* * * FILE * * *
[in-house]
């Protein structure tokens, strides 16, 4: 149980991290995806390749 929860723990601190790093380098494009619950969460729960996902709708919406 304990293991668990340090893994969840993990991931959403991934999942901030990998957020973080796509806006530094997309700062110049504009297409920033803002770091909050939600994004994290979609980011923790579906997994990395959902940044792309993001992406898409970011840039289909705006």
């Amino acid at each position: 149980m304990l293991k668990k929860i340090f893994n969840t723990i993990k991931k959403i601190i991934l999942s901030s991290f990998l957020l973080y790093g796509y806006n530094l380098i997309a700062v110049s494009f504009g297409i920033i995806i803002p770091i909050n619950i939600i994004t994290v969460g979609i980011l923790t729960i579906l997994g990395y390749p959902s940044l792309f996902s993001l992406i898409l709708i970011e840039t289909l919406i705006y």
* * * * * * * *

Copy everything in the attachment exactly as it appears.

[in-house]
């Protein structure tokens, strides 16, 4: 149980991290995806390749 929860723990601190790093380098494009619950969460729960996902709708919406 304990293991668990340090893994969840993990991931959403991934999942901030990998957020973080796509806006530094997309700062110049504009297409920033803002770091909050939600994004994290979609980011923790579906997994990395959902940044792309993001992406898409970011840039289909705006």
């Amino acid at each position: 149980m304990l293991k668990k929860i340090f893994n969840t723990i993990k991931k959403i601190i991934l999942s901030s991290f990998l957020l973080y790093g796509y806006n530094l380098i997309a700062v110049s494009f504009g297409i920033i995806i803002p770091i909050n619950i939600i994004t994290v969460g979609i980011l923790t729960i579906l997994g990395y390749p959902s940044l792309f996902s993001l992406i898409l709708i970011e840039t289909l919406i705006y």